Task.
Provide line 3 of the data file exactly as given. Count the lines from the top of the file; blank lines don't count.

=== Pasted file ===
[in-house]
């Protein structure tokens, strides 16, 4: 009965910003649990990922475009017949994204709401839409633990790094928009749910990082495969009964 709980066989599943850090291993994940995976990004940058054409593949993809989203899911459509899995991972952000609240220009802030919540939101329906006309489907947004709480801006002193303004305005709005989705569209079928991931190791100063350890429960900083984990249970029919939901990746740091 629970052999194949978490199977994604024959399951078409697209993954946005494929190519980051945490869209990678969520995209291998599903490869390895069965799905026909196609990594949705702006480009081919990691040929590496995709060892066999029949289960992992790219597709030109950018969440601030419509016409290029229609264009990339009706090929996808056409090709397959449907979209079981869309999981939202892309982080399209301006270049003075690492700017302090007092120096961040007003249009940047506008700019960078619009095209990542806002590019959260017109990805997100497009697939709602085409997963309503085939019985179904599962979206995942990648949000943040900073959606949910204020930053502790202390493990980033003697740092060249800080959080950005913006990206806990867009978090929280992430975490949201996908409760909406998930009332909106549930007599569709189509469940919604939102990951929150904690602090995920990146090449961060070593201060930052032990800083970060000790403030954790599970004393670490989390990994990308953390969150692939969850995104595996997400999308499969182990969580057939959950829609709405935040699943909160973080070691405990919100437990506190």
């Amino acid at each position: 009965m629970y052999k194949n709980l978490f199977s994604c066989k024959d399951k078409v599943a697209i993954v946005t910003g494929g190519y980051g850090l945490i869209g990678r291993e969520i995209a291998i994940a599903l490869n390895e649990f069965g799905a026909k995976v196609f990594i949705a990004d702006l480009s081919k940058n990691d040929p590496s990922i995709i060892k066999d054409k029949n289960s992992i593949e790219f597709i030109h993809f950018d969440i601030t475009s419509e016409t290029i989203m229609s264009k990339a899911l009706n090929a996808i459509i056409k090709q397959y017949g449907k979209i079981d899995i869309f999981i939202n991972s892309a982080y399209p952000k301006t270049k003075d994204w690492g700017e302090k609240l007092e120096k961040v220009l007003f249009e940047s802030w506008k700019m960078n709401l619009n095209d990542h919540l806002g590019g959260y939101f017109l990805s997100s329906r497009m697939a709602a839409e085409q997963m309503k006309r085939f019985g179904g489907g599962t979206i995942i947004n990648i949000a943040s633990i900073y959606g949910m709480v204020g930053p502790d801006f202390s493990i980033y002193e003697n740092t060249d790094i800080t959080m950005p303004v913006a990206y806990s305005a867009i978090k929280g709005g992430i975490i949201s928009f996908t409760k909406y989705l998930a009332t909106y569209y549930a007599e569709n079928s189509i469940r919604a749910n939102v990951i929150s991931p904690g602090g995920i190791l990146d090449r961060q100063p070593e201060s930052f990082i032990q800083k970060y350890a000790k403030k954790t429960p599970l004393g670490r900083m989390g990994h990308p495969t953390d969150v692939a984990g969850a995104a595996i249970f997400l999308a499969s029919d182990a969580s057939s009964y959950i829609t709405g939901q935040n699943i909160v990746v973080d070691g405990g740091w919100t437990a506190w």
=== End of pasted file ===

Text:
């Amino acid at each position: 009965m629970y052999k194949n709980l978490f199977s994604c066989k024959d399951k078409v599943a697209i993954v946005t910003g494929g190519y980051g850090l945490i869209g990678r291993e969520i995209a291998i994940a599903l490869n390895e649990f069965g799905a026909k995976v196609f990594i949705a990004d702006l480009s081919k940058n990691d040929p590496s990922i995709i060892k066999d054409k029949n289960s992992i593949e790219f597709i030109h993809f950018d969440i601030t475009s419509e016409t290029i989203m229609s264009k990339a899911l009706n090929a996808i459509i056409k090709q397959y017949g449907k979209i079981d899995i869309f999981i939202n991972s892309a982080y399209p952000k301006t270049k003075d994204w690492g700017e302090k609240l007092e120096k961040v220009l007003f249009e940047s802030w506008k700019m960078n709401l619009n095209d990542h919540l806002g590019g959260y939101f017109l990805s997100s329906r497009m697939a709602a839409e085409q997963m309503k006309r085939f019985g179904g489907g599962t979206i995942i947004n990648i949000a943040s633990i900073y959606g949910m709480v204020g930053p502790d801006f202390s493990i980033y002193e003697n740092t060249d790094i800080t959080m950005p303004v913006a990206y806990s305005a867009i978090k929280g709005g992430i975490i949201s928009f996908t409760k909406y989705l998930a009332t909106y569209y549930a007599e569709n079928s189509i469940r919604a749910n939102v990951i929150s991931p904690g602090g995920i190791l990146d090449r961060q100063p070593e201060s930052f990082i032990q800083k970060y350890a000790k403030k954790t429960p599970l004393g670490r900083m989390g990994h990308p495969t953390d969150v692939a984990g969850a995104a595996i249970f997400l999308a499969s029919d182990a969580s057939s009964y959950i829609t709405g939901q935040n699943i909160v990746v973080d070691g405990g740091w919100t437990a506190w």